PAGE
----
Omniox has identified a breakthrough tunable oxygen (O2) delivery technology that perfuses deep into tumors and eliminates hypoxia. Hypoxia, a prominent feature in solid tumors, affects multiple characteristics of tumor cells that lead to higher drug resistance. This proposal describes a series of experiments that will select an optimal candidate that delivers sufficient oxygen to overcome these obstacles, sensitizing neoplastic cells to chemotherapy and greatly improving tumor control. Hypoxic tumor microenvironments harbor cell populations that are pro-tumorigenic, pro-angiogenic and pro-metastatic. While the degree to which these populations overlap remains to be elucidated and may vary between different stages and types of tumors, it is clear that hypoxic tumor cells exhibit high resistance to common chemotherapeutic agents and are thus, likely responsible for tumor reoccurrence and, potentially, metastasis. Consequently, tumor hypoxia has been shown to correlate with poorer patient outcomes in multiple cancer types. Oxygenating hypoxic regions of tumors has the potential to, sensitizing tumors to antineoplastic therapies. Previous efforts to eliminate tumor hypoxia via hyperbaric oxygen, blood transfusions, or inhaled oxygen have not been successful. Even when blood oxygenation is extremely high, hypoxic microenvironments persist due to aberrant tumor blood flow and long diffusion distances that create oxygen gradients from tumor capillaries to hypoxic niches. A different approach is needed to overcome tumor hypoxia, reduce tumor resistance to chemotherapeutic agents and significantly improve treatment outcomes. In this proposal, Omniox is developing a novel set of oxygen carrying proteins to address the tumorigenic issues associated with tumor hypoxia.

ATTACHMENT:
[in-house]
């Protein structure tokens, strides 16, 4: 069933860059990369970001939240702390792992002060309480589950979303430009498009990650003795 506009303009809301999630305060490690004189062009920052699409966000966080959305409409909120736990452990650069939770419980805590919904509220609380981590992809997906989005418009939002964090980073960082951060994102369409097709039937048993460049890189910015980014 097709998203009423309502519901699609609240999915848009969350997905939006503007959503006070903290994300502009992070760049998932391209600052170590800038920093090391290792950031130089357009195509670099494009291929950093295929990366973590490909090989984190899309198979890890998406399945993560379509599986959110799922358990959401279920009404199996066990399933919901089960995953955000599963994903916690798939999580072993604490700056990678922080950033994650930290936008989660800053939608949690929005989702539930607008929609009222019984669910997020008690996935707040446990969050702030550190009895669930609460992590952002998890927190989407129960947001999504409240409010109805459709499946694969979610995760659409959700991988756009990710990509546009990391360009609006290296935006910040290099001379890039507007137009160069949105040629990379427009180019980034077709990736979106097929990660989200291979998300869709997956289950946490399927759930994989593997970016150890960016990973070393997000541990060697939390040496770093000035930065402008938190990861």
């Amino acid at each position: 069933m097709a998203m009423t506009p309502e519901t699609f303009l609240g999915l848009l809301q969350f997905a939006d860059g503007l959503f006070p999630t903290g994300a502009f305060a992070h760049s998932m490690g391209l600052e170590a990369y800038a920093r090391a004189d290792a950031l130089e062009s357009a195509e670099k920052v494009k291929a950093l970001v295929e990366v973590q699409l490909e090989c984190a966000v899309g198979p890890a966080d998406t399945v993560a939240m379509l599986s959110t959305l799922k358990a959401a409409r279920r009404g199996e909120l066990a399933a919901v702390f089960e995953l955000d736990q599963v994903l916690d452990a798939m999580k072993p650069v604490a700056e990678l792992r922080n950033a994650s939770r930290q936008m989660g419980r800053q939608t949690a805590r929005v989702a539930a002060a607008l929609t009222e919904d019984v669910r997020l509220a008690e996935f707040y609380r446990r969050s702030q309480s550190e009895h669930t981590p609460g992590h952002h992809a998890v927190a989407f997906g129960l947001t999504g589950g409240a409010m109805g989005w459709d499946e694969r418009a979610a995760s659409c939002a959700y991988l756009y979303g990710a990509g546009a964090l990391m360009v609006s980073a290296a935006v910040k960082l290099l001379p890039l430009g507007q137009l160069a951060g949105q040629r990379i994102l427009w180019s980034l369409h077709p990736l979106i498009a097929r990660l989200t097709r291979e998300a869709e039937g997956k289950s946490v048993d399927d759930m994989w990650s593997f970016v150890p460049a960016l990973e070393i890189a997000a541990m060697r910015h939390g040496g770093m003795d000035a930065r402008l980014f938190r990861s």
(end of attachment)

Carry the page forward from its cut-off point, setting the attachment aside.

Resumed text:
Omniox is developing a breakthrough oxygen delivery technology that enables oxygen release deep into hypoxic regions of tumors to decrease drug resistant tumor cell populations and enhance chemotherapy. In this project we will utilize multilayered cell culture and tumorsphere 3D in vitro tumor models and in vivo human tumor xenograft models in mice to select a lead candidate that oxygenates tumors sufficiently to overcome cell quiescence and tumor initiating drug resistant phenotypes.